Breakfast-discussion with Liu Shih-Chung

Discussing the Democratic Progressive Party's point of view towards the current Taiwanese government and its relationship with China

Guests

Liu Shih-Chung, Director of the International Affairs Department at the DPP

Chaired by

Angela Stanzel, Policy Fellow (Asia & China)

On Friday, ECFR Berlin had the pleasure to host Shih-Chung Liu, Director of the Department of International Affairs of Taiwan's Democratic Progressive Party for a BCM on Taiwan's current domestic and foreign policy development. A similar BCM with Mr. Liu has been hosted by ECFR Paris on 23 April. Liu compared Ukraine and Taiwan: in some similar ways, but differ too because a) Taiwan's own strong national identity (culture) distinguishes it much stronger from China than Ukraine from Russia; b) because cross-strait relations have developed into a buffer zone. Therefore, DPP acknowledges cross-strait relations are irreversible and ought to be maintained. During the so-called sunflower-movement (mainly a student protest movement against the KMT-government approved cross-strait Service and Trade Agreement), DPP aligned with the protesters. They called for a review of the agreement and a law supervising cross-border agreements. Although cross-strait relations improved, China's activities in the East China and South China Seas and their implications need a stronger assessment (Vietnam served as a wake-up call). Open discussions with China continues to be jeopardized by the government’s lack of flexibility to pursue objectives that would not directly benefit its economy.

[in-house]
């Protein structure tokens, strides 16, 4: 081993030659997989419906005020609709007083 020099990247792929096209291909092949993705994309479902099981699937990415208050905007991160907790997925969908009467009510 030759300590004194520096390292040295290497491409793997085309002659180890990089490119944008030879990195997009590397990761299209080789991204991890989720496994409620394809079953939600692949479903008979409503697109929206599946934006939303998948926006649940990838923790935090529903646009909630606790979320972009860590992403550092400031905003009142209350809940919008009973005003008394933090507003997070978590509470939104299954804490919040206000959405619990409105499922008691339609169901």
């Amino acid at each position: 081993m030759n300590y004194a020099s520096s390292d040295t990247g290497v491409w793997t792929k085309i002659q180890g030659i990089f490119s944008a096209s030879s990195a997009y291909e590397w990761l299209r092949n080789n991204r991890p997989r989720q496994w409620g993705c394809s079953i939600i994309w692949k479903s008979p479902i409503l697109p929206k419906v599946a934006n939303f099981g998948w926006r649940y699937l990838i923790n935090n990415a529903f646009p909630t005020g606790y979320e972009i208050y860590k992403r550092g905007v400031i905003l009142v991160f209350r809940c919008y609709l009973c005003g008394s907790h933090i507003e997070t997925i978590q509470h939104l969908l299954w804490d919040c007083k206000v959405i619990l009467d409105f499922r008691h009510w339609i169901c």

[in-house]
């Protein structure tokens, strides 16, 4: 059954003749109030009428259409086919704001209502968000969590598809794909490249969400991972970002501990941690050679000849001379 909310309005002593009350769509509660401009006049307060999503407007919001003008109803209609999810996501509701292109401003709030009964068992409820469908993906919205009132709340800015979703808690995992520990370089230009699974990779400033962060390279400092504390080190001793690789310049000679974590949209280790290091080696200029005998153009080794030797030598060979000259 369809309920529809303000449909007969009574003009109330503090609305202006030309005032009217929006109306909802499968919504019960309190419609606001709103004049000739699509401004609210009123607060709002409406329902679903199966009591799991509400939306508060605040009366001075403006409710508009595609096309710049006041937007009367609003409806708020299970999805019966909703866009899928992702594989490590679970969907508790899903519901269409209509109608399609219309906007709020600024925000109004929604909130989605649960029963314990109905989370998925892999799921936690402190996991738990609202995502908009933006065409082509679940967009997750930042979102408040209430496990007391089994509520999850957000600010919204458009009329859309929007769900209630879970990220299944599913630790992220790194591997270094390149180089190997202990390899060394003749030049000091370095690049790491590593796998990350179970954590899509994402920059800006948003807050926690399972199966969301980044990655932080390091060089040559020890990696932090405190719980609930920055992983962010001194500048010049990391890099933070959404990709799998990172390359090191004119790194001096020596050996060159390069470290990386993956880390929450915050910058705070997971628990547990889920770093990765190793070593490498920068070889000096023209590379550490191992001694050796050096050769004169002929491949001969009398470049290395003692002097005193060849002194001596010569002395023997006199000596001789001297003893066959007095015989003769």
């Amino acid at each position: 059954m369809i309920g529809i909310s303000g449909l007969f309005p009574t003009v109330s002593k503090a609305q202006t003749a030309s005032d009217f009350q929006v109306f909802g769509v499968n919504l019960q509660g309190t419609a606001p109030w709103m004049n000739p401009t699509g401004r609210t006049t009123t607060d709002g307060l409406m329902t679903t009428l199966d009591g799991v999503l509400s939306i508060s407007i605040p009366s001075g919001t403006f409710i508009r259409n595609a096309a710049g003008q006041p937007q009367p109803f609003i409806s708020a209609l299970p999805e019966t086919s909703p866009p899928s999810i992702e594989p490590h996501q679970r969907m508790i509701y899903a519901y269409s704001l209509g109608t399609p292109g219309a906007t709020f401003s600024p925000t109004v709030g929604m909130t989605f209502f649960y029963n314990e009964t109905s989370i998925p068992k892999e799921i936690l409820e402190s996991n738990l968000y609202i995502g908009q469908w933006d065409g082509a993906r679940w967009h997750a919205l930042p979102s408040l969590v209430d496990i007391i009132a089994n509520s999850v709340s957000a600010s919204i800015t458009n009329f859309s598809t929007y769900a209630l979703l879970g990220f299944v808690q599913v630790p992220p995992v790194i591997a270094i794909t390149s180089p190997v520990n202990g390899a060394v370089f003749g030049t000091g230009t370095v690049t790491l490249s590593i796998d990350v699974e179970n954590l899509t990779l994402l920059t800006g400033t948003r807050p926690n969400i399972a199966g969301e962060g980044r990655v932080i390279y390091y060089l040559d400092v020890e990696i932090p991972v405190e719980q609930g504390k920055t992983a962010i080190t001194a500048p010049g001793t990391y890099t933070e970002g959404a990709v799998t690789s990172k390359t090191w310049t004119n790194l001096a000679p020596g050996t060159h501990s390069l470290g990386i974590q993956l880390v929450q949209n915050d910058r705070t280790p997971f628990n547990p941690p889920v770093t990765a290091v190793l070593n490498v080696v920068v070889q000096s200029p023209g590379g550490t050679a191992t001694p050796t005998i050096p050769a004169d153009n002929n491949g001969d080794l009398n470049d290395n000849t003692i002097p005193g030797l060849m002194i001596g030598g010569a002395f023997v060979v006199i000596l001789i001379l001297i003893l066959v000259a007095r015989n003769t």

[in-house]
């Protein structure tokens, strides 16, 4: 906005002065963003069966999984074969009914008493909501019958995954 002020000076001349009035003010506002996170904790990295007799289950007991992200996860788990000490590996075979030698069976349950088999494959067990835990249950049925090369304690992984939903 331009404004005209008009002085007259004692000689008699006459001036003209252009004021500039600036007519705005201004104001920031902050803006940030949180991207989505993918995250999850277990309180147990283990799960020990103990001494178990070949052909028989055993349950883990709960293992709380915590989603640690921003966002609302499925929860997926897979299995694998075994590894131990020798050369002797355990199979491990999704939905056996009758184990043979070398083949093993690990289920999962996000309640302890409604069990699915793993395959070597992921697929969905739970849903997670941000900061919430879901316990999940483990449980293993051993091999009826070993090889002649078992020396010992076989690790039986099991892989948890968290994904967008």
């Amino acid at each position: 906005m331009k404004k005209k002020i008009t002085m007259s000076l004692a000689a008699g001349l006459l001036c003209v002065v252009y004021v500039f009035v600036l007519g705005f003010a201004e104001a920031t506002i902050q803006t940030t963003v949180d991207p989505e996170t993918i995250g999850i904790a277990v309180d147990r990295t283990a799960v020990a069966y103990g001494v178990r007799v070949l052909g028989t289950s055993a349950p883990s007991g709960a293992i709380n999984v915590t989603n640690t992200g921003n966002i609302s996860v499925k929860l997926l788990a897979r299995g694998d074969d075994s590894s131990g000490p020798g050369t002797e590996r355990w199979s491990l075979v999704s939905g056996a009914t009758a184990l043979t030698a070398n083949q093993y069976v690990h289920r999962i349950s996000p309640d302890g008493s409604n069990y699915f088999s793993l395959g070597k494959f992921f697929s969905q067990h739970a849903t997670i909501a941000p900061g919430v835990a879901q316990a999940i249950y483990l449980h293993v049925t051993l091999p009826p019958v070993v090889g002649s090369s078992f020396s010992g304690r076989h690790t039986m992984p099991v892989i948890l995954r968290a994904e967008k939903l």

Beijing perceives US under Obama as weak (also with view to Russia-Ukraine conflict) but is isolating itself (East China & South China Sea developments). Therefore, Liu has visited Europe (France, Poland, Germany) in order to a) raise attention to South China Sea developments (Taiwan is a non-issue in EU) and b) develop a deeper understanding for EU and Ukraine/Russia/US developments. The DPP is dealing with many uncertainties and currently developing a new perspective, e.g. Taiwan should stick to international law alongside with the US. Questioning whether no news are really good news, Liu called on the Taiwan government to play a more constructive role in the region, not only towards its own domestic policies, but also on an international scale on issues such as human trafficking and environmental concerns to avoid being continuously portrayed in the background.

 

Dr. Klement Gu, representative of the Taipei office in Berlin, pointed out that his KMT-government has to show some major successes in cross-strait relations, e.g. the island disputes (Paracel Islands) are not a flashpoint anymore. KMT wants Taiwan to play a low-key role in peacekeeping and focus stronger on humanitarian support (e.g. Sichuan earthquake). An assessment of the impact of the US pivot to Asia and relations China-US, China-Japan, etc. would yet be too early. 

 

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